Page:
I live for my cappucino maker. It does to lattes as well, but it’s the cappucino that I crave. Plus it looks good on the hob (it’s a bialetti stove top cow pattern whatsit).
But I firmly believe that people should stick to what they are good at. Twinings - for example - should not try and sell coffee. It’s Godawful stuff. Coffee and tea might be related in the whole FMG category, they might sit next to each other on your kitchen bench, and they might be served as alternatives to each other. BUT - that does not mean that anyone who makes tea should consider themselves an expert in the other.
Indeed! There is a run of cafe’s in west coast U.S. called Peet’s Coffee & Tea house. They serve, with a few local cafe exceptions, the best coffee. It is so good, that the difference between their coffee and the stuff you get most anywhere else, makes you wonder just what the others are doing to those beans to torture them into such a state of flavourlessness! It is like fine chocolate versus the hard shell ice cream dipping chocolate—no exaggeration! Dozens of interesting flavours and intricacies verses one flat mildly repulsive flavour!
But their tea! To give them a little credit, they are (again with local tea cafe exceptions), doing tea better than 99% of the United States where hot tea means nothing more than a tired waitress slapping a sachet filled with weak mass produced orange pekoe grounds from the bottom of a million barrels, and no indication of when it is supposed to be removed. At least Peet’s understands the role of a tea pot! And they do have a large selection of loose leaf teas from which to choose. The problem is, whoever their tea purveyor is, well, they aren’t very good! So while you can choose between seven green teas and five oolongs and ten blacks and so on—none of them are very tasty in comparison to good tea.
I chalk part of it up to employee ignorance. I had one make me a Russian Caravan that was so strong I could have gone outside and used it to tar up pot holes in the road.
P.S. I agree on cappuccinos vs. lattes, though I never understood the point of enjoying a cappuccino in a cup with a lid?
If you buy Peet’s loose tea and brew it yourself the results are pretty decent. Not in the same league as their coffee, though: my mother is from New Orleans, and claims Peet’s French Roast is the best she’s ever had. For both coffee and tea, mail order is probably fresher than what you get at the cafes.
For tea, if you’re in a wilderness without good local options, you might have a look at Samovar Tea Lounge. They only have locations in San Francisco, but they do mail order and have a nice selection of more unusual stuff. samovartea.com/
Peet’s is OK for coffee, but not what they were even ten years ago.
Best coffee is: 1) Go to Sweet Maria’s, (sweetmarias.com) get a home air roaster; 2) Get a few half-pound varieties of green beans to explore. 3) Enjoy! There are other sources of green beans and roasters, but I find Maria’s has the best and reliable info on the various beans.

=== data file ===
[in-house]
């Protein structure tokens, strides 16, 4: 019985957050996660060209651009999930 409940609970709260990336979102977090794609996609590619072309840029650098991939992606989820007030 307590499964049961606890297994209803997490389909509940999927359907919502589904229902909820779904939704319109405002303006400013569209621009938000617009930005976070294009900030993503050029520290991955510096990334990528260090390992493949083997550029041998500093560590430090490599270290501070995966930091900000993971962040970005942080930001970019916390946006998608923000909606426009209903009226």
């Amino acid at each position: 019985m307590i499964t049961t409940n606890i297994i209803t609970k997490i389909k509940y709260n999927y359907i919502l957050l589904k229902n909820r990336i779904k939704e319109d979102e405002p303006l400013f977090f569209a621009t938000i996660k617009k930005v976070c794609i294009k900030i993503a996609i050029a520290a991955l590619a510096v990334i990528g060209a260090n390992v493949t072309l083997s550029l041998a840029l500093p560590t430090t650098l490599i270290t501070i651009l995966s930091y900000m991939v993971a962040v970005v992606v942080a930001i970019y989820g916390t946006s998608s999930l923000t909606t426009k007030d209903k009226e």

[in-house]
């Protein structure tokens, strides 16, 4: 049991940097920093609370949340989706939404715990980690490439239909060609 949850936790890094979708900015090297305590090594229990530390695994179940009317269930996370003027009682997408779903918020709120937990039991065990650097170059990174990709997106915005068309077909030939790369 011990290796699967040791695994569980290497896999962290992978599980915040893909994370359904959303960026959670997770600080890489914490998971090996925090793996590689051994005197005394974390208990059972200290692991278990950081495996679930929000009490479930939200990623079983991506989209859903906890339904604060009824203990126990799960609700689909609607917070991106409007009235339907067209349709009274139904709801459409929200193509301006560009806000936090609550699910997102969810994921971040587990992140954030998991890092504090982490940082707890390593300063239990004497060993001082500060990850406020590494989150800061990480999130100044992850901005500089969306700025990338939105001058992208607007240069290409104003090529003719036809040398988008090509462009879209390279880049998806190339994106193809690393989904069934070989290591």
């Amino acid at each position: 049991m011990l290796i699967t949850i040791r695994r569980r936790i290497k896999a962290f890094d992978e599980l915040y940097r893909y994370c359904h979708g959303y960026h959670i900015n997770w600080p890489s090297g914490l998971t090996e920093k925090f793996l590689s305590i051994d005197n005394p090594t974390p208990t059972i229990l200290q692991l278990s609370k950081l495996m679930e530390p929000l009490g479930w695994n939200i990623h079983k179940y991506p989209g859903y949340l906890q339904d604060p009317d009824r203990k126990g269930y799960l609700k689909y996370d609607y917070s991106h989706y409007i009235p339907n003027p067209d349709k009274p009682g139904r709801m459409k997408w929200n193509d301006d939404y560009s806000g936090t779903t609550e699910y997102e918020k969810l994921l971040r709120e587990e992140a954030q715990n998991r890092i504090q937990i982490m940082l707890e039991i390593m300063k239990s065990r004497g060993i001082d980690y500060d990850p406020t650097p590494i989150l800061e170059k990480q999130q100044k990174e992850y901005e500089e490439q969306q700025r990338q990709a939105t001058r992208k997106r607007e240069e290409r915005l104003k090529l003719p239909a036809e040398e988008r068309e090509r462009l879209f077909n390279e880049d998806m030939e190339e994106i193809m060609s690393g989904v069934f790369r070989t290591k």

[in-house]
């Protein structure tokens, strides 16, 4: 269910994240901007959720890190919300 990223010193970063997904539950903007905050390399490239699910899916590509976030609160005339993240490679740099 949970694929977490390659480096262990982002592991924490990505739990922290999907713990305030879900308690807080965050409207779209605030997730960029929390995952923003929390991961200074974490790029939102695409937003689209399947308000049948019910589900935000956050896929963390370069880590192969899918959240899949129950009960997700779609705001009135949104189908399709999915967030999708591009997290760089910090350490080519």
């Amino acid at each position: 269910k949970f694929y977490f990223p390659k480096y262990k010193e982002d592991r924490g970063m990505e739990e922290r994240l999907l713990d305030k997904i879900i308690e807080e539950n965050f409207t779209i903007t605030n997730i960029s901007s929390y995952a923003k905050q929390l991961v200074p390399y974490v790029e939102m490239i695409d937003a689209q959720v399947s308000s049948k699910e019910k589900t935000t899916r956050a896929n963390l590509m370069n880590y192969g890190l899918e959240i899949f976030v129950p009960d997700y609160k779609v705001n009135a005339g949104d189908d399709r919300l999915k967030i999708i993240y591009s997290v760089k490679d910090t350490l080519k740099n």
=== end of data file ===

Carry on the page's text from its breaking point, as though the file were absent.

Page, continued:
I set up a program a year or so ago where we brought beans up from South Mexico, small farmer coops, and roasted the beans in a small 1 kilo roaster. We paid a bit over true fair market for the beans to help build schools in Mexico, and used the profit from roasting and bagging here to fund soup kitchens. It was a lot of fun, and one learns a lot about coffee.
Some beans are great for roasting to make cappuccino, and Maria’s has a good selection of those, as well as other fine coffees. The point is, the flavor of roasted coffee is best 24-72 hours after roasting. It drops way off after that, no matter what.
I have been wanting to get into roasting myself, but haven’t had the time to research properly. You are definitely right about how quickly quality decays as time goes by. I’ve had freshly roasted coffee before and it was orders of magnitude better than anything off the shelf. Peet’s has a one week policy so their stuff is usually pretty fresh, but yes if you get it toward the end of a rotation there is a quality drop.
Any tips on where one should start out if they want to get into roasting? How much would one be looking at if they wanted to get a machine for their home?
There’s more info at sweetmarias.com than anywhere else, really. Most of the books are rather dated. There are a few other sites that sell coffee, and I’ve found great beans at all of them. BTW, green beans last for 2-3 years without any problems. After roasting, best to let them de-gas for 24 hours or so.
Outside the big kilo roaster, I use a Fresh Roast 8 air roaster for smaller quantities. Easy to control, quite efficient with the electricity. You’ll want to be near a window to let the smoke out (or you’ll set off every smoke alarm in the house…grin).
Looks like the current Fresh Roast and 4 lbs of assorted beans is currently around $85 at marias. Of course, you can also roast green beans in a heavy frying pan, stirring a lot. That’s how most homes prepared their coffee until the last 100 years or so. You can also use old hot air popcorn poppers, though keeping the beans in the things for full term is a bother.
I wouldn’t worry too much about a roaster with heat sensors and all that. Even on the big roaster here, with digital readouts, I roast more by sound and time than anything else.
Well, as is likely well known on these forums, I am an avid tea drinker. But…I do like the occasional cappuccino. Of course, well, it has to be decaf, which I know makes me even more of a weenie in the coffee world. But too much caffeine makes me, literally, shake! And I’m allergic to dairy, so can’t do too much of that. Ha! That’s the consequence of being a highly sensitive vata-type body person. Thank goodness for all those wonderful teas in the world for people like me!